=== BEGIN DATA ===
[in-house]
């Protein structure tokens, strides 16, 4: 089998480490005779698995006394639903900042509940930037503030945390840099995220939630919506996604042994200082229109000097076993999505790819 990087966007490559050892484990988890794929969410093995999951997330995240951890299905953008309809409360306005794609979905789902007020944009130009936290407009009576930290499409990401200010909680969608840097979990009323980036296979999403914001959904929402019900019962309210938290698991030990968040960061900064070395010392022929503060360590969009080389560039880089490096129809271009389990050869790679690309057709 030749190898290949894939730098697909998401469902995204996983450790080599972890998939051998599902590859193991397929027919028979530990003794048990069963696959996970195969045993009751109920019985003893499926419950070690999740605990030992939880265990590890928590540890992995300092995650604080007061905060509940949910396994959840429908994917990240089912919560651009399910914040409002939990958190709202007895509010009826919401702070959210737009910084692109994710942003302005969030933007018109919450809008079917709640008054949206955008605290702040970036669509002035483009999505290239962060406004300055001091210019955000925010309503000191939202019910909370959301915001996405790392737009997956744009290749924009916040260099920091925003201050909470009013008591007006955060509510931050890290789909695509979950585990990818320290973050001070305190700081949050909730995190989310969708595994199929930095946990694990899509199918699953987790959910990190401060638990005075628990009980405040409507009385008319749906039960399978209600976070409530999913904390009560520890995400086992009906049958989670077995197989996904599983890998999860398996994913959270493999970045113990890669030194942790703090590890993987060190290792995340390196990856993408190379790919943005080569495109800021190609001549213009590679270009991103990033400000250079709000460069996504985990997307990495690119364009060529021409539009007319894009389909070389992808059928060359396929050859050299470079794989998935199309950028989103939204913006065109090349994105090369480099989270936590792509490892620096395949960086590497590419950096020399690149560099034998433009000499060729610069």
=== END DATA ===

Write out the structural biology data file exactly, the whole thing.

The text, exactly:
[in-house]
């Protein structure tokens, strides 16, 4: 089998480490005779698995006394639903900042509940930037503030945390840099995220939630919506996604042994200082229109000097076993999505790819 990087966007490559050892484990988890794929969410093995999951997330995240951890299905953008309809409360306005794609979905789902007020944009130009936290407009009576930290499409990401200010909680969608840097979990009323980036296979999403914001959904929402019900019962309210938290698991030990968040960061900064070395010392022929503060360590969009080389560039880089490096129809271009389990050869790679690309057709 030749190898290949894939730098697909998401469902995204996983450790080599972890998939051998599902590859193991397929027919028979530990003794048990069963696959996970195969045993009751109920019985003893499926419950070690999740605990030992939880265990590890928590540890992995300092995650604080007061905060509940949910396994959840429908994917990240089912919560651009399910914040409002939990958190709202007895509010009826919401702070959210737009910084692109994710942003302005969030933007018109919450809008079917709640008054949206955008605290702040970036669509002035483009999505290239962060406004300055001091210019955000925010309503000191939202019910909370959301915001996405790392737009997956744009290749924009916040260099920091925003201050909470009013008591007006955060509510931050890290789909695509979950585990990818320290973050001070305190700081949050909730995190989310969708595994199929930095946990694990899509199918699953987790959910990190401060638990005075628990009980405040409507009385008319749906039960399978209600976070409530999913904390009560520890995400086992009906049958989670077995197989996904599983890998999860398996994913959270493999970045113990890669030194942790703090590890993987060190290792995340390196990856993408190379790919943005080569495109800021190609001549213009590679270009991103990033400000250079709000460069996504985990997307990495690119364009060529021409539009007319894009389909070389992808059928060359396929050859050299470079794989998935199309950028989103939204913006065109090349994105090369480099989270936590792509490892620096395949960086590497590419950096020399690149560099034998433009000499060729610069």